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Liuzzi: I haven't lost any of my speed or hunger

9 September 2009

Vitantonio Liuzzi received the dream call-up ahead of this weekend's Italian Grand Prix, being promoted from his position as test and reserve driver with Force India F1 to a race seat for his home outing in place of the Ferrari-bound Giancarlo Fisichella – and he argues he has never been fitter, faster or hungrier to succeed.

Indeed, Liuzzi's Formula 1 comeback could scarcely have been better timed had he planned it himself, off the back of Force India's jaw-dropping performance in the Belgian Grand Prix at Spa-Francorchamps just under a fortnight ago, when Fisichella stunned observers in firstly storming to pole position in qualifying – and then hounding new Ferrari team-mate Kimi Raikkonen all the way to the chequered flag on race day to finish as runner-up, registering the Silverstone-based minnows first points in the top flight...and with them the first podium to-boot.

What's more, that kind of form is expected to be carried over to the similarly low-downforce, high-speed Monza circuit – and having been absent from active competition at the highest level since the 2007 finale in Brazil, Liuzzi is patently champing at the bit to get back on-track and kick-start his stalled F1 career into gear once more.

“I think I'm ready to jump in the car because I have kept myself really fit – more than ever,” the Italian asserted. “The work we've been doing is helping me a lot to keep me sharp. Monza will be perfect because it's good from a physical approach. Singapore would have been tougher, because I don't know the circuit, and everyone complained last year that it was very physical. The speed doesn't concern me – I think we'll be straightaway close to the pace.

“I feel very much involved with the team and with the improvements we've made. A lot of the developments have been made with the wind tunnel, and I'm very happy that the team is moving forward and we are doing a great job. For sure in Spa it was a bit of a dream for us to be on pole position, but it's been a difficult year [for me] because it's been my second year as a third driver.

“I think I'm born for racing. It's difficult to watch the races on TV, but inside myself I was pretty confident that I'd be back in a race seat soon, and that kept me motivated for the future. I was ready to jump in the car whenever I was needed.”

Liuzzi has kept himself race-sharp during his F1 exile with a brace of outings for his country in the A1GP World Cup of Motorsport and also the Middle East-based Speedcar Series – competing against grand prix legends of the likes of Jean Alesi, Jacques Villeneuve, Johnny Herbert and Heinz-Harald Frentzen. That being the case, though he may not have been able to test the Force India VJM02 during the course of the campaign due to the new in-season ban, the 28-year-old insists he is ready to reclaim his place on the starting grid.

“I did Portugal and Brands Hatch [in A1GP],” he explained. “They were good events, definitely good training for me. Even if it's not F1, we're racers, so whatever they give us – if it's a Fiat 500 or an F1 car – we'll race it! The A1GP car was a good car to drive, because the feeling was not that far from a proper F1 car, just a little bit heavier and the engine is less strong.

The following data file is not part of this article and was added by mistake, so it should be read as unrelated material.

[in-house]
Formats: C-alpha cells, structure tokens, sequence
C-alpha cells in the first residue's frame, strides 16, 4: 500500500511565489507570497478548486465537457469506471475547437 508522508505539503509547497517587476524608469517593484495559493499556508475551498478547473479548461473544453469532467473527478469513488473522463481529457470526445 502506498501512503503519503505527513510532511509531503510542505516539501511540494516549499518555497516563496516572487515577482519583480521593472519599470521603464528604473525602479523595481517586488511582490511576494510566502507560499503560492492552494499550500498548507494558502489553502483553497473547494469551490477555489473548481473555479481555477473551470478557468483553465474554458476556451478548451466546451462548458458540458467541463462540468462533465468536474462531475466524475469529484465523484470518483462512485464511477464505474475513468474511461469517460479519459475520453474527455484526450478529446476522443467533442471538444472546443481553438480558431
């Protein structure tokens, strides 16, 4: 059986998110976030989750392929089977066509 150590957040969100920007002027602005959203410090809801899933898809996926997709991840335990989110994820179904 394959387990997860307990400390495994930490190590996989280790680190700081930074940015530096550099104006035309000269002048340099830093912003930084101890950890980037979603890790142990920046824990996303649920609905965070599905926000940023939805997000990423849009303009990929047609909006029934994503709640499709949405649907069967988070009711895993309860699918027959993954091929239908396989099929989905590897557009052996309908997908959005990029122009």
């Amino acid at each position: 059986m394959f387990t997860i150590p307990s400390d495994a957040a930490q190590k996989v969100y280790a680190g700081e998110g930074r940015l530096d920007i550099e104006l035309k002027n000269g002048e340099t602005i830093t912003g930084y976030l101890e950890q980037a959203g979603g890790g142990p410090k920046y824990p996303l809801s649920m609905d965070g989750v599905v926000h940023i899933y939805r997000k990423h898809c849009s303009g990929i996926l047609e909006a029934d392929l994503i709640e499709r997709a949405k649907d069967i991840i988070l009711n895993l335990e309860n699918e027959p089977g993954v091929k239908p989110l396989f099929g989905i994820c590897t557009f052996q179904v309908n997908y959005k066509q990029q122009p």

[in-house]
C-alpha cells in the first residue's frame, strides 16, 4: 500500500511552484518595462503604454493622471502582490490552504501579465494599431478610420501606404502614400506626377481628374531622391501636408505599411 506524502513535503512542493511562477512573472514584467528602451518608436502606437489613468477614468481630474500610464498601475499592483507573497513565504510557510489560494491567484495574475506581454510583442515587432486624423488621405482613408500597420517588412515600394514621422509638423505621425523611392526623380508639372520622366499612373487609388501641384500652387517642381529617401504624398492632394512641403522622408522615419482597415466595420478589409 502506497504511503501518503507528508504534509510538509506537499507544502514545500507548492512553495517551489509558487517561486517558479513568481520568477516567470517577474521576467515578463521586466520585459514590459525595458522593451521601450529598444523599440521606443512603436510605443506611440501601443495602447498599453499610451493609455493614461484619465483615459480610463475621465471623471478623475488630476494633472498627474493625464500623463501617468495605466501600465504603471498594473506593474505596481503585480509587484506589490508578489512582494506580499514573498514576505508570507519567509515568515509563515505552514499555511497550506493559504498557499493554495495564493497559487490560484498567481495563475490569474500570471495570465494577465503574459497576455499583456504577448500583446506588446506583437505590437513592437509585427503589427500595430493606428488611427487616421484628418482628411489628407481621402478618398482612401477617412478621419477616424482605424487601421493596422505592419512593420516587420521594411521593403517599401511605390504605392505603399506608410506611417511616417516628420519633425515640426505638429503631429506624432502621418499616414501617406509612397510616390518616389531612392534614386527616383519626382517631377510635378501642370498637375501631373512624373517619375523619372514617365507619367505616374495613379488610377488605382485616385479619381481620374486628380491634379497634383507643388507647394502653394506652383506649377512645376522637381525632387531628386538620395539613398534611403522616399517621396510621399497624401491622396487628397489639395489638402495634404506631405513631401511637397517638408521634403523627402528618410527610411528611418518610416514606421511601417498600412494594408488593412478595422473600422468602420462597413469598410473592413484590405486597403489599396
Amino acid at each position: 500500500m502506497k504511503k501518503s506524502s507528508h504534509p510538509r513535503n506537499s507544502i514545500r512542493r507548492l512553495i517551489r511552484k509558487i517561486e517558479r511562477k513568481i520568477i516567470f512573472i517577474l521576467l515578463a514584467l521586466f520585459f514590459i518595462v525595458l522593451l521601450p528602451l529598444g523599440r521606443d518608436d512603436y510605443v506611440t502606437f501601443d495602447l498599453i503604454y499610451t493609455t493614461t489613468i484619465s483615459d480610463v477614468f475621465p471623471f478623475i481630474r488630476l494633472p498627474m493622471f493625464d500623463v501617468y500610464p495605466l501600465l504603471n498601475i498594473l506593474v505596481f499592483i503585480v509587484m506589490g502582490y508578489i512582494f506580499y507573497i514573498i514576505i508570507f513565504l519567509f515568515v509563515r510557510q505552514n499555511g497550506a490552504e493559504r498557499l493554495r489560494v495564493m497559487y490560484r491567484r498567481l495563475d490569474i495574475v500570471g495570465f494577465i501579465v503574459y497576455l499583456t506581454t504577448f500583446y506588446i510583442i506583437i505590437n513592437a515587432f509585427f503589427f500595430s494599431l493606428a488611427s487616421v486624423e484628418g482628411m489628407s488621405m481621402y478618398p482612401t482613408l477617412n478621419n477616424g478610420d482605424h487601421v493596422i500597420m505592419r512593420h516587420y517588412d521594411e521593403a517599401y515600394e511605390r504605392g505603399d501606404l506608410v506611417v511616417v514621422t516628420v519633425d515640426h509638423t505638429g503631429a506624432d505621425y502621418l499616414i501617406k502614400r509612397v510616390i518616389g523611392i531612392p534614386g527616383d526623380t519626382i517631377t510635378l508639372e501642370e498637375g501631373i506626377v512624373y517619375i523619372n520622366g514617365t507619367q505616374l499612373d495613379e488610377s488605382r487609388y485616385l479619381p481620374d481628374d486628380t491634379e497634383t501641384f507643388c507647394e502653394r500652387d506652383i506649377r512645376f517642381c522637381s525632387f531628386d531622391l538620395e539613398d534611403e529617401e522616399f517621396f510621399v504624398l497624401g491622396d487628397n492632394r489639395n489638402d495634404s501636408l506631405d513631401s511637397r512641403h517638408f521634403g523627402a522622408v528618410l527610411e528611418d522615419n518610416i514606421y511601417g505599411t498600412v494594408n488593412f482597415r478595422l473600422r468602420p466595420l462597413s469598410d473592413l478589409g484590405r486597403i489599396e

“Speedcar was another event that kept me busy, but for sure it's very different from a single-seater driving style! It taught me a lot because I drove with some really professional drivers – everyone in the history of F1 was there! I learned a lot from them in the way they approached the racing and the way they behaved in the races. It was really good fun, because the car was good fun to drive. I haven't lost that hunger.

“[With Force India], we did one test in February, but it was only a shakedown at Silverstone. We got the car quite late, so we only had time to do one proper test with the race drivers to get ready for Australia. From that point on I could only do a few aero tests, which is not proper testing, but at least it's miles in the car to get used to the systems. I've also been spending a lot of time at races with the team.

“Until a few months ago we were testing all the new updates that we put on the car, like the package we had in Valencia and before that, Silverstone. We always run what we are testing in the wind tunnel and what we are bringing to the circuit to see if it's giving the same answer, and then of course we try to make the set-up arrangement with the new aero balance, so when we arrive at the circuit we already have a good baseline.”

That kind of preparation will be crucial to Liuzzi's chances of making a good impression on his return to competition this weekend, and with the VJM02 tipped to be a Q3 contender and points challenger at the very least, expectations are high. Though he never visited the hallowed Autodromo as a fan when he was young, the Locorotondo native has raced there twice in F1, finishing respectively 14th and 17th for Scuderia Toro Rosso in 2006 and 2007, what he describes as 'good results...because at Toro Rosso we always struggled for top speed at Monza'. He is clearly hoping for more, far more than that, third time around.

“Monza is one of the most historic races in the entire championship,” Liuzzi underlined. “The vibe that is in Monza is great, and when I won there in F3000 in 2004 it was an unbelievable feeling. You just need to see the surroundings of the circuit. At the end you are in a forest, and you are driving at 330km/h in the middle of the trees. The park makes it really special. When you walk around and see the old banking it's really nice – you really feel the history there.”


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